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Childcare markets in England and The Netherlands Eva Lloyd UEL Royal Docks Business School research seminar 08/10/09.

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Presentation on theme: "Childcare markets in England and The Netherlands Eva Lloyd UEL Royal Docks Business School research seminar 08/10/09."— Presentation transcript:

1 Childcare markets in England and The Netherlands Eva Lloyd UEL Royal Docks Business School research seminar 08/10/09

2 Overview The wider policy context The wider policy context Childcare markets in England and The Netherlands Childcare markets in England and The Netherlands Contrasts and similarities Contrasts and similarities Emerging themes Emerging themes

3 OECD perspective Early childhood education and care provision - ECEC - a growing priority in many countries, demanded by parents Importance of contribution to social, economic and educational goals increasingly recognised ECEC sector has complex diversity of players and partners The ECEC sector displays a significant lack of investment in many countries (OECD, 2009: 9)

4 Early childhood policy and economic theory …human capital theory is, in fact, a useful unifying framework that encompasses many of the disparate threads of current thinking about early childhood policy… In sum, human capital theory suggests that investments in individuals’ productive capacities have the potential to improve individual outcomes and that these investments might produce the greatest payoffs when made early in individuals’ lives. (Kilburn and Karoly, 2008: pp 5 ff)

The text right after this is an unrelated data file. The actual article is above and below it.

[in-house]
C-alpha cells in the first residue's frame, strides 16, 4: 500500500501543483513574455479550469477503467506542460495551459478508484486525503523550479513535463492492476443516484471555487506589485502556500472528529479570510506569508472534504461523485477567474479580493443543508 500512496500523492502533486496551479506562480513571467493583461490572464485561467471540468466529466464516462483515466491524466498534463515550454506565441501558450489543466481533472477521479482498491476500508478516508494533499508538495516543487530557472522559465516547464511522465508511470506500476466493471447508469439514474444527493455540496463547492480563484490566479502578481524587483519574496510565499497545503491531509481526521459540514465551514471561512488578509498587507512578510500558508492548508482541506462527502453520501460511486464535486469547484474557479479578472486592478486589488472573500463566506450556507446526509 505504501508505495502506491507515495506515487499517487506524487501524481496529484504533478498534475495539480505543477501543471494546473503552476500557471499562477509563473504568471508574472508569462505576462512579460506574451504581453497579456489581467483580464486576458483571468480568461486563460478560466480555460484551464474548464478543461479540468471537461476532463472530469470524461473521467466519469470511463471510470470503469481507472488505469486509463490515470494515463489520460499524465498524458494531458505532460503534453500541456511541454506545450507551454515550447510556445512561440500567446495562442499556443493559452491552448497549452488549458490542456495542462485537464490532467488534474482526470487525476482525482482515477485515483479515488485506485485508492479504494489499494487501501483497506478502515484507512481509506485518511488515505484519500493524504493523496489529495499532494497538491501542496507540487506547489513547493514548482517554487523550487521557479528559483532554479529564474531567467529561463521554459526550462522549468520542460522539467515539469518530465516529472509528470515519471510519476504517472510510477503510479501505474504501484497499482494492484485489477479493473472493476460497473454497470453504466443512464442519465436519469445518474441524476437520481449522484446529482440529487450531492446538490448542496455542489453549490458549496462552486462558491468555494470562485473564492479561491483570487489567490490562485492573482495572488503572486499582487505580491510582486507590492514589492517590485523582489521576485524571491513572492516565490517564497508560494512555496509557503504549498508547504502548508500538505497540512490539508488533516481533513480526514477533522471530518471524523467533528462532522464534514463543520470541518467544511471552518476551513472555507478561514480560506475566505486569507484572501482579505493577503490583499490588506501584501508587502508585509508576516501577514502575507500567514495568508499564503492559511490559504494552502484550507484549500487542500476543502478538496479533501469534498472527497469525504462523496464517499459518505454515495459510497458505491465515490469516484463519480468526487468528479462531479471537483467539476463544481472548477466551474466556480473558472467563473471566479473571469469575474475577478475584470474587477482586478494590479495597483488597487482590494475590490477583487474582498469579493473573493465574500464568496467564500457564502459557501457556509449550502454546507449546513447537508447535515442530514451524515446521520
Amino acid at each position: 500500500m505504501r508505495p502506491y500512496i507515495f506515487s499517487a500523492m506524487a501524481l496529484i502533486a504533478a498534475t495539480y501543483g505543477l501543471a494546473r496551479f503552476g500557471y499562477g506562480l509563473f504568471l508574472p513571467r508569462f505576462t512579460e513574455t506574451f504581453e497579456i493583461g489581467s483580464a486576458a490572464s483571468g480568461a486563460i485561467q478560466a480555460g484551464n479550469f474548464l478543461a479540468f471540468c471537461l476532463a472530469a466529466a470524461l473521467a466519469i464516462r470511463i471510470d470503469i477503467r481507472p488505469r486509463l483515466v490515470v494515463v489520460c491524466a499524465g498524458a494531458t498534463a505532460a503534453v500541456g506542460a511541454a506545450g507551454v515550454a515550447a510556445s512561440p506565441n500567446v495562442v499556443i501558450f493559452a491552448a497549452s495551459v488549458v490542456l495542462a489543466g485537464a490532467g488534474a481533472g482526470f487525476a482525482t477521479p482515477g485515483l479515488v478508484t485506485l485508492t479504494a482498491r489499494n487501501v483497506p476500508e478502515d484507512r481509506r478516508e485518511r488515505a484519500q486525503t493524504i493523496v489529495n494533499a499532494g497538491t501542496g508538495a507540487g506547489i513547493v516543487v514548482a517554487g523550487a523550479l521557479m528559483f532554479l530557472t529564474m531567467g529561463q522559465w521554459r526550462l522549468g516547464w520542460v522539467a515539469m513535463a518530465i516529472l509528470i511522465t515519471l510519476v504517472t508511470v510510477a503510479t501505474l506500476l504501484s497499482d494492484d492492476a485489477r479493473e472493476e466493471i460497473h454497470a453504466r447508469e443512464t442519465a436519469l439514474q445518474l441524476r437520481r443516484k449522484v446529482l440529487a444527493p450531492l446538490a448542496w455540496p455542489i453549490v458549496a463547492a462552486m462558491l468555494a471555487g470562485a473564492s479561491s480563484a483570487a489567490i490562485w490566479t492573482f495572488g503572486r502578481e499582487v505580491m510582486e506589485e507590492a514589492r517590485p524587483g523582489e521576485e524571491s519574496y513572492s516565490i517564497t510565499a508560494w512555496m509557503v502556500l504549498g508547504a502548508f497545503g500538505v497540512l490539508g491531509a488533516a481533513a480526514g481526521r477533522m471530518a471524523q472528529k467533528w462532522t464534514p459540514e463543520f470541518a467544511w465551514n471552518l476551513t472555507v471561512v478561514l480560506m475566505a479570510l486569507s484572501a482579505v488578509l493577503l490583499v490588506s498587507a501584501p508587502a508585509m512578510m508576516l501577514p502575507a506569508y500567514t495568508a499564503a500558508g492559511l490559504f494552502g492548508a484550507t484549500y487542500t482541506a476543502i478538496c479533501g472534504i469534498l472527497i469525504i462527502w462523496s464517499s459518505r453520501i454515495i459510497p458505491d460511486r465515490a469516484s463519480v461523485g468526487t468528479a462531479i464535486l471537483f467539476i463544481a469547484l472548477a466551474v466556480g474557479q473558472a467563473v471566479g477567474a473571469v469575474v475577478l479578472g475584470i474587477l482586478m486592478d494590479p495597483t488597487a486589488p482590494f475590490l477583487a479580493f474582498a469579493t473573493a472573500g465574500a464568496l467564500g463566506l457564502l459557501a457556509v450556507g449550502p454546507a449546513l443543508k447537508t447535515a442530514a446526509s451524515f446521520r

5 The childcare policy challenge Reconciling the interests of parents, children and society in a just and equitable way Reconciling the interests of parents, children and society in a just and equitable way addressing social, demographic and economic issues simultaneously and efficiently addressing social, demographic and economic issues simultaneously and efficiently Enabling a COHERENT mix of leave policies, financial support and childcare services, while allowing for parental choice and resolving the macro-division of costs Enabling a COHERENT mix of leave policies, financial support and childcare services, while allowing for parental choice and resolving the macro-division of costs (Plantenga and Remery, 2009)

6 OECD policy recommendations Strong economic grounds for treating early childhood education and care as ‘public good’ Strong economic grounds for treating early childhood education and care as ‘public good’ (Cleveland and Krashinsky, 2003) (Cleveland and Krashinsky, 2003) Substantial public investment in ECEC services and infrastructure key to promoting equitable universal access (OECD, 2006) Substantial public investment in ECEC services and infrastructure key to promoting equitable universal access (OECD, 2006) Increasing maternal workforce participation and promoting work/life balance primary public investment rationale ( OECD, 2007) Increasing maternal workforce participation and promoting work/life balance primary public investment rationale ( OECD, 2007)